The Influence and Value of Wine Recommendations: A Response

influencevvalue“Critics Play Minor Role in Wine Choices”.

This is the conclusion drawn from a presentation based on a consumer survey that John Gillespie gave at the recent Wine Industry Financial Symposium in Napa on Tuesday. This study is bound to cause considerable discussion and generate significant interest since it seems to dispel the idea that wine critics are important, as well as confirm what many have said about peer-to-peer wine recommendations in the era of social media: That they are critical

However, based on reports of the presentation (I was not there to hear it), I believe it is highly likely that its results will be incorrectly interpreted.

First, it appears that just over 1000 high-frequency American wine drinkers were survey and asked about what types of sources of wine recommendations are most important to them or most likely to be used or most highly valued. Responses were rated on a scale of 1-10, with the higher the number indicating a greater value among these high frequency American wine drinkers. Based on the reports, these are some of the numbers:

-Wine Knowledgeable Friend: 6.0
-Wine Shop Staff: 5.3
-Wine Spectator: 4.7
-Wine Enthusiast: 4.4
-Wine Advocate: 4.1
-Wine Columnist at local Newspaper: 4.0
-Eric Asimov of the New York Times: 3.3
-Ratings on Cellar Tracker: 3.2

A variety of conclusions based on these numbers were reported in an article at Wine-Searcher. Included among these conclusions were:

-”The Wine Advocate is measurably less influential than sommeliers, wine shop assistants, and the Wine Spectator, when it comes to taking wine advice, according to a new survey”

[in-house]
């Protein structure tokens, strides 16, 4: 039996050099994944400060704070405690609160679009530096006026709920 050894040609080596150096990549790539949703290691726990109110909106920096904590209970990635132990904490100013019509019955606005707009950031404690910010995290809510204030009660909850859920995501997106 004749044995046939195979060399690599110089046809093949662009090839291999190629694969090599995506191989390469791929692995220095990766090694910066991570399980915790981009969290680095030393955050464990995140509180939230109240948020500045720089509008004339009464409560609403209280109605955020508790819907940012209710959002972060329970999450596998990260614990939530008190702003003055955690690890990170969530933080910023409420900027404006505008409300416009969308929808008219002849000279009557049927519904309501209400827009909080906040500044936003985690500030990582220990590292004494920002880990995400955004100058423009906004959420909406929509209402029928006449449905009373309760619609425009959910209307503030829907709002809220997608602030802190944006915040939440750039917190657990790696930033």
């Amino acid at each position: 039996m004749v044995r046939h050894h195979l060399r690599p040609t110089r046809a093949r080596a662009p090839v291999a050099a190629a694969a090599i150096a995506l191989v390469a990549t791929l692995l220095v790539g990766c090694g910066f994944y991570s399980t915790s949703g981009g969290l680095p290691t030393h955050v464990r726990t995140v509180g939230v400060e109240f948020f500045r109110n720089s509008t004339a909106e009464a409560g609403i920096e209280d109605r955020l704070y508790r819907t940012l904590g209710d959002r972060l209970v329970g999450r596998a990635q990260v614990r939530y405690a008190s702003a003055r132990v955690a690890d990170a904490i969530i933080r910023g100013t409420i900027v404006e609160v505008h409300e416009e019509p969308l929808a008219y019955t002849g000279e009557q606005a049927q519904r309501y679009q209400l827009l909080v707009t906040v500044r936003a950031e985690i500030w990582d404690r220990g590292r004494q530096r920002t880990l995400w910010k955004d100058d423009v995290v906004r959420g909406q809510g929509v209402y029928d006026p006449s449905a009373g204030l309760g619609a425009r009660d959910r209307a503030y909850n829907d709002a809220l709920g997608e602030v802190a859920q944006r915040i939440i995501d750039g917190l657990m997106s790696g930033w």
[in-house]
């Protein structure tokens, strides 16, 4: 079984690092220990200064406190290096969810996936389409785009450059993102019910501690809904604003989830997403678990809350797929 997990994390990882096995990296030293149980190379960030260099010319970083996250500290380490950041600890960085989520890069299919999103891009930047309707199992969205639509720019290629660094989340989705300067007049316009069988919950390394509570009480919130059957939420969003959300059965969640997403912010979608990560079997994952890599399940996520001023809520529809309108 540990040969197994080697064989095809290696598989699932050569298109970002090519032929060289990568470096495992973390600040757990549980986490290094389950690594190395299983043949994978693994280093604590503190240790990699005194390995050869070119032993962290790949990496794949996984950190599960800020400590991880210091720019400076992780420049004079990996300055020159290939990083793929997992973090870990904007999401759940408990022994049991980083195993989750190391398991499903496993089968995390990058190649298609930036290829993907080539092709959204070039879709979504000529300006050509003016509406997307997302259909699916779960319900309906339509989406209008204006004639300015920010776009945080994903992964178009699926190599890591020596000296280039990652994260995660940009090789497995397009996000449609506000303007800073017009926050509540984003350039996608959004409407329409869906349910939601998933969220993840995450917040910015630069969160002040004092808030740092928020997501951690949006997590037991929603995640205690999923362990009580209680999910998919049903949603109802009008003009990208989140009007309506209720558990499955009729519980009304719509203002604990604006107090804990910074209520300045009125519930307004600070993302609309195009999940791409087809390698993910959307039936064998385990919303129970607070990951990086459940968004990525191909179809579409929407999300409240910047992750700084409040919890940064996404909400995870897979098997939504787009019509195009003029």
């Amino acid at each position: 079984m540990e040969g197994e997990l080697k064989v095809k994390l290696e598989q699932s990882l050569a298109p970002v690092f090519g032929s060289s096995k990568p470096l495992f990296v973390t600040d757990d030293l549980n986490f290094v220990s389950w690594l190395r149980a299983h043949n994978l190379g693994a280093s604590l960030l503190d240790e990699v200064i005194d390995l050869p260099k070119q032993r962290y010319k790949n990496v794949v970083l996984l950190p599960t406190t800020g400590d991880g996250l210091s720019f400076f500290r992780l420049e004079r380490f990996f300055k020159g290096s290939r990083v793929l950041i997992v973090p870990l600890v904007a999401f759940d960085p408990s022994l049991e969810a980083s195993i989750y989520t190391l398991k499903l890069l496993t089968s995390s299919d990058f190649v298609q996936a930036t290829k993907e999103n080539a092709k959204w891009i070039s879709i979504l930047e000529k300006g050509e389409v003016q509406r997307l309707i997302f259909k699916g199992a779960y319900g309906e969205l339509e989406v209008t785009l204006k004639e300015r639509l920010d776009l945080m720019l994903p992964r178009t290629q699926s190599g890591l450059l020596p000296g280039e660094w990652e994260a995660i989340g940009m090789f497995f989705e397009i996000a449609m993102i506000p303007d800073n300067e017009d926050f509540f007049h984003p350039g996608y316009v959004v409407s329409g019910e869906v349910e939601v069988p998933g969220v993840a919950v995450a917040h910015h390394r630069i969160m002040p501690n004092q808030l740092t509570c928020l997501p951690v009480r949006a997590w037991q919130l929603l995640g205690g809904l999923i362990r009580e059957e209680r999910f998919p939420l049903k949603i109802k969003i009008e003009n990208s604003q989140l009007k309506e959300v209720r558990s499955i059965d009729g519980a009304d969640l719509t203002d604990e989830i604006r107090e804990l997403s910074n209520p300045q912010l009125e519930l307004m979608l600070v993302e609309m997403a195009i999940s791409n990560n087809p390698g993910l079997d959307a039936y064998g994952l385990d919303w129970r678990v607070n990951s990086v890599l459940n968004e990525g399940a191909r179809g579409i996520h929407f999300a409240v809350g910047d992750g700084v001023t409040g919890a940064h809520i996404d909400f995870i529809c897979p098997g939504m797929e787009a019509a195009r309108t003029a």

-”the most influential source of recommendations is a wine knowledgeable friend”

-”the power of friends’ recommendations, either in person or on Facebook, is overwhelming”

If you want to understand the most important meaning of all this, then it’s pretty important that we appreciate the difference between “influence” and “value”.  For example, where the question of motivating wine sales is concerned, there is no friend, no colleague, no acquaintance making a recommendation of a particular for you that is more influential than a good review of the same wine by The Wine Spectator, The Wine Advocate, The Wine Enthusiast or from Eric Asimov of the New York Times.

Here’s the point: consumers may VALUE the recommendation of a Wine-Knowledgeable friend more highly than a recommendation from a critic, but the influence of that recommendation still has to be measured for it to have any meaning. They only way I know of measuring the influence of a valued recommendation is asking, what kind of sales did it result in, either immediately or down the road. No matter what the answer to that question is, I know it’s going to be a very small number.

On the other hand, despite the fact that a recommendation from The Wine Advocate or Wine Enthusiast or the New York Times’ Eric Asimov may be valued far less than that from a Wine Knowledgeable Friend, that recommendation will be far more influential if that influence is measured by sales resulting from the recommendation. Think of it like this: Eric Asimov of the New York Times can be reasonably described as the Highly Wine Knowledgeable friend of a few million people.

Value and Influence are two different things. And if you want proof of this, ask people who sell wine for a living (wineries, retailers or distributors) who they’d rather have recommend a particular wine….Robert Parker in the Wine Advocate or Jim Smith of Hoopsidoopsi, Missouri while dining with is old college roommate. With respect to Mr. Smith, the wine sellers will choose Mr. Parker for the simple reason that they are in the business of selling wine.

 

 


12 Responses

  1. Rich Reader - September 26, 2013

    Consider if you will the number of impressions made by a single expert in her/her publication of a wine review versus the number of impressions made by 100,000 knowledgeable friends which are diffused through the conversation pyramid.